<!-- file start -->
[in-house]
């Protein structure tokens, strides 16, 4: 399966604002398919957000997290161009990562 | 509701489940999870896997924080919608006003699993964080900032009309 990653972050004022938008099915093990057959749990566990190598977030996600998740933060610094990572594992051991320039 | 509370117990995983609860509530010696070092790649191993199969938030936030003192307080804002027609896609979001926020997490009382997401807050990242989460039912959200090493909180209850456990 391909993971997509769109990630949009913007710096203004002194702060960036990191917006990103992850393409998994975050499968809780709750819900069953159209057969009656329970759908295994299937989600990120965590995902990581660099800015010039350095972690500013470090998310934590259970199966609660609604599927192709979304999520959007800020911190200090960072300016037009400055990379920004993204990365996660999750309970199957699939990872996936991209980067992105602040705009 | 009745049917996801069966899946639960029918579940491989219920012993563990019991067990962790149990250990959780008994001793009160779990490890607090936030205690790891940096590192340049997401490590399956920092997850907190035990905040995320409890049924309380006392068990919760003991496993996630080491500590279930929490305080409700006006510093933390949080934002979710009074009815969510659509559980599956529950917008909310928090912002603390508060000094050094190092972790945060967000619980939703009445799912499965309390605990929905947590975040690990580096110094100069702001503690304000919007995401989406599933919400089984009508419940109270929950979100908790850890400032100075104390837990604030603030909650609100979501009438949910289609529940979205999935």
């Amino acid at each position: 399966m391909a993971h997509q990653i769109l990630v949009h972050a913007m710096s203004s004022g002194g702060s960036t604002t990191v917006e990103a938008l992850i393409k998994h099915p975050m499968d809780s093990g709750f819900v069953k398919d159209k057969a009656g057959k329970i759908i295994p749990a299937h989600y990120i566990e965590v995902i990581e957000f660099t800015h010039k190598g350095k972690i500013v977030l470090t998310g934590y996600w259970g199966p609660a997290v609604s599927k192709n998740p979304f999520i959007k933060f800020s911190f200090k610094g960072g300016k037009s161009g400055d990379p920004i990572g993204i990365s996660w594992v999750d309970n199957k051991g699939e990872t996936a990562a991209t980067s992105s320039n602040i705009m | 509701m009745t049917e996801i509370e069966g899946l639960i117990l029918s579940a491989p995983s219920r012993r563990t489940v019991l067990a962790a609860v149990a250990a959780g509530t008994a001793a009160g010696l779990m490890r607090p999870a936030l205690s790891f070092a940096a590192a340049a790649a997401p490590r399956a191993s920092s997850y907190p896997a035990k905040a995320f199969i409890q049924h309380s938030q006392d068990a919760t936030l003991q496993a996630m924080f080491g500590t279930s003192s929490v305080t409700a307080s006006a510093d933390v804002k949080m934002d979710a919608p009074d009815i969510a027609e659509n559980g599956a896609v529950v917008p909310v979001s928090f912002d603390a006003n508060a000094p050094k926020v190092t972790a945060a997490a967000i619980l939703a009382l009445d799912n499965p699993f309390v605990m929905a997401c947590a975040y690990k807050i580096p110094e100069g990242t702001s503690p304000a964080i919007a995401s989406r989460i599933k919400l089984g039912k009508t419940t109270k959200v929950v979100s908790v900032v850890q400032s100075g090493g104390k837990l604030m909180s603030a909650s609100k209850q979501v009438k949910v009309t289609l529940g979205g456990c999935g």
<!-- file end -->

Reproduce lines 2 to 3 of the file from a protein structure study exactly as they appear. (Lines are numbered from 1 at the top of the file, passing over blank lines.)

């Protein structure tokens, strides 16, 4: 399966604002398919957000997290161009990562 | 509701489940999870896997924080919608006003699993964080900032009309 990653972050004022938008099915093990057959749990566990190598977030996600998740933060610094990572594992051991320039 | 509370117990995983609860509530010696070092790649191993199969938030936030003192307080804002027609896609979001926020997490009382997401807050990242989460039912959200090493909180209850456990 391909993971997509769109990630949009913007710096203004002194702060960036990191917006990103992850393409998994975050499968809780709750819900069953159209057969009656329970759908295994299937989600990120965590995902990581660099800015010039350095972690500013470090998310934590259970199966609660609604599927192709979304999520959007800020911190200090960072300016037009400055990379920004993204990365996660999750309970199957699939990872996936991209980067992105602040705009 | 009745049917996801069966899946639960029918579940491989219920012993563990019991067990962790149990250990959780008994001793009160779990490890607090936030205690790891940096590192340049997401490590399956920092997850907190035990905040995320409890049924309380006392068990919760003991496993996630080491500590279930929490305080409700006006510093933390949080934002979710009074009815969510659509559980599956529950917008909310928090912002603390508060000094050094190092972790945060967000619980939703009445799912499965309390605990929905947590975040690990580096110094100069702001503690304000919007995401989406599933919400089984009508419940109270929950979100908790850890400032100075104390837990604030603030909650609100979501009438949910289609529940979205999935």
């Amino acid at each position: 399966m391909a993971h997509q990653i769109l990630v949009h972050a913007m710096s203004s004022g002194g702060s960036t604002t990191v917006e990103a938008l992850i393409k998994h099915p975050m499968d809780s093990g709750f819900v069953k398919d159209k057969a009656g057959k329970i759908i295994p749990a299937h989600y990120i566990e965590v995902i990581e957000f660099t800015h010039k190598g350095k972690i500013v977030l470090t998310g934590y996600w259970g199966p609660a997290v609604s599927k192709n998740p979304f999520i959007k933060f800020s911190f200090k610094g960072g300016k037009s161009g400055d990379p920004i990572g993204i990365s996660w594992v999750d309970n199957k051991g699939e990872t996936a990562a991209t980067s992105s320039n602040i705009m | 509701m009745t049917e996801i509370e069966g899946l639960i117990l029918s579940a491989p995983s219920r012993r563990t489940v019991l067990a962790a609860v149990a250990a959780g509530t008994a001793a009160g010696l779990m490890r607090p999870a936030l205690s790891f070092a940096a590192a340049a790649a997401p490590r399956a191993s920092s997850y907190p896997a035990k905040a995320f199969i409890q049924h309380s938030q006392d068990a919760t936030l003991q496993a996630m924080f080491g500590t279930s003192s929490v305080t409700a307080s006006a510093d933390v804002k949080m934002d979710a919608p009074d009815i969510a027609e659509n559980g599956a896609v529950v917008p909310v979001s928090f912002d603390a006003n508060a000094p050094k926020v190092t972790a945060a997490a967000i619980l939703a009382l009445d799912n499965p699993f309390v605990m929905a997401c947590a975040y690990k807050i580096p110094e100069g990242t702001s503690p304000a964080i919007a995401s989406r989460i599933k919400l089984g039912k009508t419940t109270k959200v929950v979100s908790v900032v850890q400032s100075g090493g104390k837990l604030m909180s603030a909650s609100k209850q979501v009438k949910v009309t289609l529940g979205g456990c999935g």